As Germany's prospects for victory diminished and the morale in German units dropped, the number of soldiers willing to sell their weapons correspondingly increased and thus made this source more important. The bandits and Jews — there were Polish bandits among these gangs armed with carbines, small arms, and in one case a light machine gun — mounted the truck and drove away in an unknown direction. Views Read Edit View history. Hallerowo Hallertown , Hajduki , Cukrownia Sugar factory.
Several dozen death sentences were performed in this action. Retrieved 27 December Challenging the Myths of Twentieth-Century Ukrainian history. Related topics Cultural activities Education History of Poland during — In , the Home Army's activities there were investigated by a special Lithuanian government commission.
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The most widely known Home Army operation was the Warsaw Uprising. The partisans also defended Polish civilians against atrocities perpetrated by other military formations. Consequently, over the course of the war, conflict grew between the Home Army and Soviet forces. The Polish Government in Exile envisioned the Home Army as an apolitical, nationwide resistance organization.
In addition to the Polish government in London, a political organization operated in Poland itself - a deliberative body of the resistance and of the Polish Underground State.
The Political Consultative Committee Polityczny Komitet Porozumiewawczy formed in pursuant to an agreement between several major political parties: The Home Army, though in theory subordinate to the civil authorities and to the Government in Exile, often acted somewhat independently, with neither the Home Army's commanders in Poland nor the "London government" fully aware of the others' situation.
This put the Polish Government in a difficult position, since it had previously pursued a policy of "two enemies". Though a Polish-Soviet agreement was signed in August , cooperation continued to be difficult and deteriorated further after when Nazi Germany publicized the Katyn massacre of Until the major rising in , the Home Army concentrated on self-defense the freeing of prisoners and hostages, defense against German pacification operations and on attacks against German forces.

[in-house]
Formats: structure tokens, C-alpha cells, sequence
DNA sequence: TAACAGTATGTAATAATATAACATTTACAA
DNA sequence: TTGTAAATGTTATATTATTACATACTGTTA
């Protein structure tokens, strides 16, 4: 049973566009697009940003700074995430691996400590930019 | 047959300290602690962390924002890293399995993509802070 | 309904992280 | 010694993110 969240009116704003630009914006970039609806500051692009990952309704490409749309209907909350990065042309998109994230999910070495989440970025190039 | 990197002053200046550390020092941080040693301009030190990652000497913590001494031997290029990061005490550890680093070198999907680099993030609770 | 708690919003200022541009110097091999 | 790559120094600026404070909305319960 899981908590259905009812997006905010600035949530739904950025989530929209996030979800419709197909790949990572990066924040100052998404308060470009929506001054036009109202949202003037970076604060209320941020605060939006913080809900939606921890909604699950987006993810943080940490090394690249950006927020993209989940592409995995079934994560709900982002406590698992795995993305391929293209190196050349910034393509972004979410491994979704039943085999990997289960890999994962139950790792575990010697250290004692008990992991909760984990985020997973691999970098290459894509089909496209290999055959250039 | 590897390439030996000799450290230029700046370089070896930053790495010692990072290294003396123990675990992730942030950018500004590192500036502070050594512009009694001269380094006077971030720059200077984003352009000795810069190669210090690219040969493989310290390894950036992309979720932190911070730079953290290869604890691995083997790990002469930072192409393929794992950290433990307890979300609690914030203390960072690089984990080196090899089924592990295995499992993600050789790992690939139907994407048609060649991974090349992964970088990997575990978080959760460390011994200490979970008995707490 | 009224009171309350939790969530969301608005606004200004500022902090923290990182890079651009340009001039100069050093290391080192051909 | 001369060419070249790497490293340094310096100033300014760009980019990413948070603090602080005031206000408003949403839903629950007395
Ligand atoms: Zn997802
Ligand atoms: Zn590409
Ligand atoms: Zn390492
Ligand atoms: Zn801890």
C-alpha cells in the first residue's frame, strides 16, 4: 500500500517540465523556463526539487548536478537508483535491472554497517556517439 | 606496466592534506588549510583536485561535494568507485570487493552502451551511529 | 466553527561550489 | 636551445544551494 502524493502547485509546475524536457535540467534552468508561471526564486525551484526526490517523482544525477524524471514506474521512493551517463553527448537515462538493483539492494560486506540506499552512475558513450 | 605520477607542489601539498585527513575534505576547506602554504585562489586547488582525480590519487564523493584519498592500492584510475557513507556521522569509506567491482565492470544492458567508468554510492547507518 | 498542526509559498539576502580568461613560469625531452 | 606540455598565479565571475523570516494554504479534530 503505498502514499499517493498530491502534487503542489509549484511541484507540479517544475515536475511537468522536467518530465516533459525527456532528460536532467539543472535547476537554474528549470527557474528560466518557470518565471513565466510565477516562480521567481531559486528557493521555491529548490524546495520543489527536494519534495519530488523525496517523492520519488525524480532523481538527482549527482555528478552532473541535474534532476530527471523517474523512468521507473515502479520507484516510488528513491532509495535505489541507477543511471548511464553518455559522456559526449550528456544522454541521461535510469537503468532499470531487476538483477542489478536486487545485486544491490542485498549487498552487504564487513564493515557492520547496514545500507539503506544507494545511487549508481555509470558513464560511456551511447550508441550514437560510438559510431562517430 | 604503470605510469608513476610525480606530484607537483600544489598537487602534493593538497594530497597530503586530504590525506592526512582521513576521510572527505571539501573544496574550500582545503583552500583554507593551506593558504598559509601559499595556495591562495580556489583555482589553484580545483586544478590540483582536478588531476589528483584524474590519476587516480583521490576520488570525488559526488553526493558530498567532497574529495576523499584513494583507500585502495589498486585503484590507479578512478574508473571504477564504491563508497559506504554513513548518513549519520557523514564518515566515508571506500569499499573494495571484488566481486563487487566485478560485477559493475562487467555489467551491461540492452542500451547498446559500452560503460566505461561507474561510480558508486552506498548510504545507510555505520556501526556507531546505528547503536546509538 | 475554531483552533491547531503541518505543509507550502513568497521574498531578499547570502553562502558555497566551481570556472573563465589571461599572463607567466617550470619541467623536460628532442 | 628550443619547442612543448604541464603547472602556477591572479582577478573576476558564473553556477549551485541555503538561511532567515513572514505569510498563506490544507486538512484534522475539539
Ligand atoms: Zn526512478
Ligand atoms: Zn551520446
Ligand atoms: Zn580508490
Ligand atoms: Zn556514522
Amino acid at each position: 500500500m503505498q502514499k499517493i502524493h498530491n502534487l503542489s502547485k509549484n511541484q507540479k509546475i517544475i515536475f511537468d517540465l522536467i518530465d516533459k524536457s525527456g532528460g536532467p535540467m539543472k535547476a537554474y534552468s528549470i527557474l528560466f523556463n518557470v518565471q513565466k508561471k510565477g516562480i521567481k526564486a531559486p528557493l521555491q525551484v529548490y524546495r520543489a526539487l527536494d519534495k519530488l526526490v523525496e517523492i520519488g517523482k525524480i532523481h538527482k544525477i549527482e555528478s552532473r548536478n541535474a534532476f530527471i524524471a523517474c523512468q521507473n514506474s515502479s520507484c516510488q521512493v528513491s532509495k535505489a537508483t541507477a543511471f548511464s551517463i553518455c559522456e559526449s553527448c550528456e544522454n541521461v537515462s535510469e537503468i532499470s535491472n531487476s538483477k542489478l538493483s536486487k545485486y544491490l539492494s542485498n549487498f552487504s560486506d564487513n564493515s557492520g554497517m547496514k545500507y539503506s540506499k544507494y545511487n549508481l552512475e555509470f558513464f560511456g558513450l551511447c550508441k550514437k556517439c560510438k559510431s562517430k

Home Army units carried out thousands of armed raids and intelligence operations, sabotaged hundreds of railway shipments, and participated in many partisan clashes and battles with German police and Wehrmacht units. The Home Army also assassinated prominent Nazi collaborators and Gestapo officials in retaliation against Nazi terror inflicted on Poland's civilian population; prominent individuals assassinated by the Home Army included Igo Sym and Franz Kutschera Home Army intelligence provided the Allies with information on German concentration camps  and on the V-1 flying bomb and V-2 rocket.
Sabotage was coordinated by the Union of Retaliation and later by Wachlarz and Kedyw units. The Home Army also conducted psychological warfare. Its " Operation N " created the illusion of a German movement of opposition to Hitler within Germany itself. The largest and best-known of the Operation Tempest battles, the Warsaw Uprising , constituted an attempt, beginning on 1 August , to liberate Poland's capital.
Polish forces took control of substantial parts of the city and resisted the German-led forces until 2 October a total of 63 days. With the Poles receiving no aid from the approaching Red Army, the Germans eventually defeated the insurrectionists and burned the city, finally quelling the Uprising on 2 October While the Home Army managed to liberate a number of places from German control—for example in the Lublin area, where regional structures were able to set up a functioning government—ultimately, due to Soviet hostility, the Home Army failed to secure sufficient territory to enable the Government in Exile to return to Poland.